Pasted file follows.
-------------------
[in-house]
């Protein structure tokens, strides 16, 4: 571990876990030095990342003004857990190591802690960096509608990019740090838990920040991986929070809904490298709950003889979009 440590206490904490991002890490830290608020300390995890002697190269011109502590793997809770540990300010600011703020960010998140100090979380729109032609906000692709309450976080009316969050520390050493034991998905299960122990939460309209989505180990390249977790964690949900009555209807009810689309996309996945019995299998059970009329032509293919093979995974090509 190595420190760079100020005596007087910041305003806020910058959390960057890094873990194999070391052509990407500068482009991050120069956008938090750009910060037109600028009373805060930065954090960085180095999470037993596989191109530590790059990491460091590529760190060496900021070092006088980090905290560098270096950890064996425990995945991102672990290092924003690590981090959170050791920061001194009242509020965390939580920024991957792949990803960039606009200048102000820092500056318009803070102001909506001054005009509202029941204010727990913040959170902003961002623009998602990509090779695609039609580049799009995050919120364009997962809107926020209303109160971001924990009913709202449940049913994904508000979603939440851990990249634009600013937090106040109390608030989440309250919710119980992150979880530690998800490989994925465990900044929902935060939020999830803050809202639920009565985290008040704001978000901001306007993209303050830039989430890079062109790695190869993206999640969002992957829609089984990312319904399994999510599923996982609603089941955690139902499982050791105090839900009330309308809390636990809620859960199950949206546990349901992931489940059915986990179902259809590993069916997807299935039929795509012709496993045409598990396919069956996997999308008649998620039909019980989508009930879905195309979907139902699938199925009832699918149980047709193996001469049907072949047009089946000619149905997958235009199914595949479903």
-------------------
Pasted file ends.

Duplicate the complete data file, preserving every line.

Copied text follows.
[in-house]
């Protein structure tokens, strides 16, 4: 571990876990030095990342003004857990190591802690960096509608990019740090838990920040991986929070809904490298709950003889979009 440590206490904490991002890490830290608020300390995890002697190269011109502590793997809770540990300010600011703020960010998140100090979380729109032609906000692709309450976080009316969050520390050493034991998905299960122990939460309209989505180990390249977790964690949900009555209807009810689309996309996945019995299998059970009329032509293919093979995974090509 190595420190760079100020005596007087910041305003806020910058959390960057890094873990194999070391052509990407500068482009991050120069956008938090750009910060037109600028009373805060930065954090960085180095999470037993596989191109530590790059990491460091590529760190060496900021070092006088980090905290560098270096950890064996425990995945991102672990290092924003690590981090959170050791920061001194009242509020965390939580920024991957792949990803960039606009200048102000820092500056318009803070102001909506001054005009509202029941204010727990913040959170902003961002623009998602990509090779695609039609580049799009995050919120364009997962809107926020209303109160971001924990009913709202449940049913994904508000979603939440851990990249634009600013937090106040109390608030989440309250919710119980992150979880530690998800490989994925465990900044929902935060939020999830803050809202639920009565985290008040704001978000901001306007993209303050830039989430890079062109790695190869993206999640969002992957829609089984990312319904399994999510599923996982609603089941955690139902499982050791105090839900009330309308809390636990809620859960199950949206546990349901992931489940059915986990179902259809590993069916997807299935039929795509012709496993045409598990396919069956996997999308008649998620039909019980989508009930879905195309979907139902699938199925009832699918149980047709193996001469049907072949047009089946000619149905997958235009199914595949479903």